04/2015; 61. DOI:10.1016/j.ijcha.2015.04.002
    • "Adapted from Oldridge[18] Abbreviations RCTs randomised clinical trials; MI myocardial infarction; CHD coronary heart disease. a systematic review have confirmed the cost-effectiveness of CR in patients with CHD [18] [34]. A meta-analysis of 47 randomised controlled trials demonstrated that CR significantly reduced re-hospitalisation by 31% (OR = 0.69; 95% CI 0.51–0.93) "
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    ABSTRACT: Cardiovascular disease is a leading cause of morbidity worldwide. Cardiac rehabilitation (CR) is a comprehensive secondary prevention approach, with established benefits in reducing morbidity in high-income countries (HICs). The objectives of this review were to summarise what is known about the benefits of CR, including consideration of cost-effectiveness, in addition to rates of CR participation and adherence in high-, as well as low- and middle-income countries (LMICs). A literature search of Medline, Excerpta Medica Database (EMBASE), and Google Scholar was conducted for published articles from database inception to October 2013. The search was first directed to identify meta-analyses and reviews reporting on the benefits of CR. Then, the search was focussed to identify articles reporting CR participation and dropout rates. Full-text versions of relevant abstracts were summarised qualitatively. Based on meta-analysis, CR significantly reduced all-cause mortality by 13%-26%, cardiac mortality by 20%-36%, myocardial re-infarction by 25%-47%, and risk factors. CR is cost-effective in HICs. In LMICs, CR is demonstrated to reduce risk factors, with no studies on mortality or cost-effectiveness. Based on available data, CR participation rates are <50% in the majority of countries, with documented dropout rates up to 56% and 82% in high- and middle-income countries, respectively. CR is a beneficial intervention for heart patients in high and LMICs, but is underutilised with low participation and adherence rates worldwide. While more research is needed in LMICs, strategies shown to increase participation and program adherence should be implemented. Copyright © 2014 Australian and New Zealand Society of Cardiac and Thoracic Surgeons (ANZSCTS) and the Cardiac Society of Australia and New Zealand (CSANZ). Published by Elsevier B.V. All rights reserved.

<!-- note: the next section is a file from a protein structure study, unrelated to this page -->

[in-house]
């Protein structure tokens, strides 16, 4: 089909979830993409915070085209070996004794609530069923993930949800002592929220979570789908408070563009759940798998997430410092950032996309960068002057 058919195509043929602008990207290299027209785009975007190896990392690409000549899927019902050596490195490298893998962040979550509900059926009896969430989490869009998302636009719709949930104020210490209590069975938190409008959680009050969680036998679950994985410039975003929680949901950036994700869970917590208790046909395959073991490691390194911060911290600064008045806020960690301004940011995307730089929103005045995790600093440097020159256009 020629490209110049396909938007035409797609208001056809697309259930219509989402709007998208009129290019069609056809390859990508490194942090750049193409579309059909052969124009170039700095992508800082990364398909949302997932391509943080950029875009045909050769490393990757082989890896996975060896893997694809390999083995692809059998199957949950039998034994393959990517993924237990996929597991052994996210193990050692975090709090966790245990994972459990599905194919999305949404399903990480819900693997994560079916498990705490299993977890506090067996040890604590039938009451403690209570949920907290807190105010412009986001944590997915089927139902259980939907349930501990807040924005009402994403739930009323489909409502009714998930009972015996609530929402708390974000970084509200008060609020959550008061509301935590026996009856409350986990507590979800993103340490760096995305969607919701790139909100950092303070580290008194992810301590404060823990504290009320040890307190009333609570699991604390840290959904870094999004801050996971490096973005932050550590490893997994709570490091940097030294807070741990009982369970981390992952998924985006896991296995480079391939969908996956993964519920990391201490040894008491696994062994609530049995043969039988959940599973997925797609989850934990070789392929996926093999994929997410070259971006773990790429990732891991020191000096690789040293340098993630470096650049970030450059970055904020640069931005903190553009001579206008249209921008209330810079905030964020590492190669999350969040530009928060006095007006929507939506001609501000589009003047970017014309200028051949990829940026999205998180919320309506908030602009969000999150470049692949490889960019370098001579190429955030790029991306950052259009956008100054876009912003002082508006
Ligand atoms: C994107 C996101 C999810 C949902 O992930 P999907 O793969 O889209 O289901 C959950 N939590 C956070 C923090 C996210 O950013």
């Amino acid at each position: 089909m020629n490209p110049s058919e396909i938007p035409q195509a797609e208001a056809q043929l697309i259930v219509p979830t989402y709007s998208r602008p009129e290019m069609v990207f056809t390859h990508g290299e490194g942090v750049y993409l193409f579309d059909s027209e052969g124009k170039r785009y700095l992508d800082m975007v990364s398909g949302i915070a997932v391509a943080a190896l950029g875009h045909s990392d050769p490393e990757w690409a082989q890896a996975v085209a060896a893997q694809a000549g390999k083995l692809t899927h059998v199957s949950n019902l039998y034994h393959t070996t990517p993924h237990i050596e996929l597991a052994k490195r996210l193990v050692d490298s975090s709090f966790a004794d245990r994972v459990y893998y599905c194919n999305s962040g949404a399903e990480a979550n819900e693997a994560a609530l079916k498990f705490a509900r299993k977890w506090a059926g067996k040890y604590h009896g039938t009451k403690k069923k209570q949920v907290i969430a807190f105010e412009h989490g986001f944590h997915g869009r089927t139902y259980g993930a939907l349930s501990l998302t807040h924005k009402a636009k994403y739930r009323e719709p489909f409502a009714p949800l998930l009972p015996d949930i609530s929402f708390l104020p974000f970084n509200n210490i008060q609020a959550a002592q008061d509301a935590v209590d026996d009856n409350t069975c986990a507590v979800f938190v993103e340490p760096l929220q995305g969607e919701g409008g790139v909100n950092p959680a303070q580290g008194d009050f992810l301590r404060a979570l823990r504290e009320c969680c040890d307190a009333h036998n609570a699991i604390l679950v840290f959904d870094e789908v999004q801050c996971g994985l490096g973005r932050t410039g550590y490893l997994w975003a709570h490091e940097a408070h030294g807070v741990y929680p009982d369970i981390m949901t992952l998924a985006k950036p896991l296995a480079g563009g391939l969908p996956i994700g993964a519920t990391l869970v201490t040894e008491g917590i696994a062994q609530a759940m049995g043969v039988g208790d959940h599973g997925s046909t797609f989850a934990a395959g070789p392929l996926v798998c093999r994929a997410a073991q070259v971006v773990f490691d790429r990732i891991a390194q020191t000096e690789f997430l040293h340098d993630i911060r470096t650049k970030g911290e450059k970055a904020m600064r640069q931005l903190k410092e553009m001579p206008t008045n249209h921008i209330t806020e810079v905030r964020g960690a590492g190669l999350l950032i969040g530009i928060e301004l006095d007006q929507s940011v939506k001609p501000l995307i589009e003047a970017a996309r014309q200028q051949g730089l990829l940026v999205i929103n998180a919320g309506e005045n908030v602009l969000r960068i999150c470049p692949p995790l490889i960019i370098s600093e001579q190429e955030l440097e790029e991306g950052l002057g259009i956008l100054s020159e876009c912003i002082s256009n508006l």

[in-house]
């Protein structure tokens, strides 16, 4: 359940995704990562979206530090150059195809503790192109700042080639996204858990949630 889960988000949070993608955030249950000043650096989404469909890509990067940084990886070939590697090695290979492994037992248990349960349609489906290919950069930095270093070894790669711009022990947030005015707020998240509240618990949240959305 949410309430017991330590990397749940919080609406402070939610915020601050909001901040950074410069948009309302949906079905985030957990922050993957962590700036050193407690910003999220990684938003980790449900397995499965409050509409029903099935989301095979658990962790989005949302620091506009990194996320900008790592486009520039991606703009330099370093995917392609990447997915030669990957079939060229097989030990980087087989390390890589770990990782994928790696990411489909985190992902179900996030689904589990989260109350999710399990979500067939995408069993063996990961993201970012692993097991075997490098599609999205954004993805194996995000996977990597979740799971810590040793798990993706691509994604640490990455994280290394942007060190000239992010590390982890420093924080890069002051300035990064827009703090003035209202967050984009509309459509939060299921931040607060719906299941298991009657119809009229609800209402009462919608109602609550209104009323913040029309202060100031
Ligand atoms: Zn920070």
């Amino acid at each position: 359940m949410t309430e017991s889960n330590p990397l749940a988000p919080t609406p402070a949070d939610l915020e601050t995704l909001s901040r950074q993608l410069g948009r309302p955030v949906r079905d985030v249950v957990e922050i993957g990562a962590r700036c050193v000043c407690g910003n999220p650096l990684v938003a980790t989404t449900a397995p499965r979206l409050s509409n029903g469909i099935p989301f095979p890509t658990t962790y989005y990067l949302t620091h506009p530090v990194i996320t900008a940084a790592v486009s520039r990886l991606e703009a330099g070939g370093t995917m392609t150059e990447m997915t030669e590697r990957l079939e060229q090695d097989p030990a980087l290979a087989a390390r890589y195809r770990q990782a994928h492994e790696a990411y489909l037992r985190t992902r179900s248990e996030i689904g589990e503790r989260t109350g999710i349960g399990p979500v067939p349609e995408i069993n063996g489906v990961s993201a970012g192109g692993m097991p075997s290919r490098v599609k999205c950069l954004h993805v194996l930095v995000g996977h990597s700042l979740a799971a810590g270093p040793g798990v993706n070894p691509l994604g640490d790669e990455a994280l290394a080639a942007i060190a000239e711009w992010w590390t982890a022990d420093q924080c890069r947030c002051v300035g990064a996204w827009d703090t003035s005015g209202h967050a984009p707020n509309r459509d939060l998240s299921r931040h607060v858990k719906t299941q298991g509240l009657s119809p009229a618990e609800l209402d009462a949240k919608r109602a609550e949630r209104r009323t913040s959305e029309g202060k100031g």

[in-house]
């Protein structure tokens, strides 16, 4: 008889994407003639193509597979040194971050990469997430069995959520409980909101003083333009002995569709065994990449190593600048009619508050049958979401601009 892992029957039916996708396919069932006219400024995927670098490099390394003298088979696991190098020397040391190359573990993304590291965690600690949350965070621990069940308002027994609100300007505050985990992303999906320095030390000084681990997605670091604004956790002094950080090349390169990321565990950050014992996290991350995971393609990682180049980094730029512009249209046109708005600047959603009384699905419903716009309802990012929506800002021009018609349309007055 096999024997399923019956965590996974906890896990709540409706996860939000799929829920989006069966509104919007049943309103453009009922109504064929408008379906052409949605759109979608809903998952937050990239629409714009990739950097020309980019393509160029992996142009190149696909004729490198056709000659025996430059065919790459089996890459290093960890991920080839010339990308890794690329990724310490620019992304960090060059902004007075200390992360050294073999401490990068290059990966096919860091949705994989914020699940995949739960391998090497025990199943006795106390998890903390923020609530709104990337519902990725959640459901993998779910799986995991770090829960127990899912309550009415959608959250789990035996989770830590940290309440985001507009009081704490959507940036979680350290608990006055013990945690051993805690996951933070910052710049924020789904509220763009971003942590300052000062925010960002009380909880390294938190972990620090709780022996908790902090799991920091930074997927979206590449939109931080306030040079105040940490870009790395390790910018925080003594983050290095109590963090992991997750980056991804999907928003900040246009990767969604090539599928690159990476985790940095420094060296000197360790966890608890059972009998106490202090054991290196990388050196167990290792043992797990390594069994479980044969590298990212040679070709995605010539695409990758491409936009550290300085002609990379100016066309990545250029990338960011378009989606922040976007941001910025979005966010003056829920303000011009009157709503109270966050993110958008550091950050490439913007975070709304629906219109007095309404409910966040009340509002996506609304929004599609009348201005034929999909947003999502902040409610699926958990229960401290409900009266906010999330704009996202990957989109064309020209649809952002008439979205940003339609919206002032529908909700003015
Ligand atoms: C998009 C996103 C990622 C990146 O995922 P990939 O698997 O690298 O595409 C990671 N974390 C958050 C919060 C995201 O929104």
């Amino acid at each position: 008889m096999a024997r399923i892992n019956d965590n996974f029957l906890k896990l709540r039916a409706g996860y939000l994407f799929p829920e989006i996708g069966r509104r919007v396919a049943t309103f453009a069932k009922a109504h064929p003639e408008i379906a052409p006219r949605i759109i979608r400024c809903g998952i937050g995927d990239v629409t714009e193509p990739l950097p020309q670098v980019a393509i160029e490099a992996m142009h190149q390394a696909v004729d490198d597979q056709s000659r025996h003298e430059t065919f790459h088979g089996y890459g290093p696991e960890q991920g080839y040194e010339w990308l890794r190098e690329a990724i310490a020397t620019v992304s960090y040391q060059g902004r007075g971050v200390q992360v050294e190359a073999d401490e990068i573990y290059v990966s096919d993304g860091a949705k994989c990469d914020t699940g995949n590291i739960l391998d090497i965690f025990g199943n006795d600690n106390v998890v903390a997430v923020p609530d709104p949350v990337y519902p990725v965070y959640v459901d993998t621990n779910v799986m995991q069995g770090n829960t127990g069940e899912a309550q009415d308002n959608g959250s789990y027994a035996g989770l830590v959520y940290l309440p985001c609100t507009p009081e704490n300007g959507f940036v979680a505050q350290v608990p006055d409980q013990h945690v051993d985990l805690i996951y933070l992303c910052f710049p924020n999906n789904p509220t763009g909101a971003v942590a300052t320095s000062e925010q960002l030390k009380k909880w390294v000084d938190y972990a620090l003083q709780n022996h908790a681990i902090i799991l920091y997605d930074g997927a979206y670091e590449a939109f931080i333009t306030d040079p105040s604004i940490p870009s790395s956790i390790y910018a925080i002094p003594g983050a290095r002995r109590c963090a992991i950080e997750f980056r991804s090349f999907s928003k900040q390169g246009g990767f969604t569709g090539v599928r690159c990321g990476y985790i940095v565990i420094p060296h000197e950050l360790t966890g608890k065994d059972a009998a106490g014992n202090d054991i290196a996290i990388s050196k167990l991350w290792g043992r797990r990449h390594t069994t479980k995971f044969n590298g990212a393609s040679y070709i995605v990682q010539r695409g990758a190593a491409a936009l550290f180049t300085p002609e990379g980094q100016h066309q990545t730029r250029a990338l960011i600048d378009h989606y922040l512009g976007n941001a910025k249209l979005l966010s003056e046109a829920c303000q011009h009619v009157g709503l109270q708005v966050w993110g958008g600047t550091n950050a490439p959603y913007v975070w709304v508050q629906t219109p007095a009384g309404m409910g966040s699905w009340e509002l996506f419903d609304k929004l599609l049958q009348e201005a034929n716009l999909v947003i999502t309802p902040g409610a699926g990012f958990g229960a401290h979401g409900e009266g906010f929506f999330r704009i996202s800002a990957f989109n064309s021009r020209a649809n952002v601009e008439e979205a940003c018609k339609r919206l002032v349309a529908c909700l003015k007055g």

Heart, Lung and Circulation 11/2014; 24(5). DOI:10.1016/j.hlc.2014.11.013 · 1.44 Impact Factor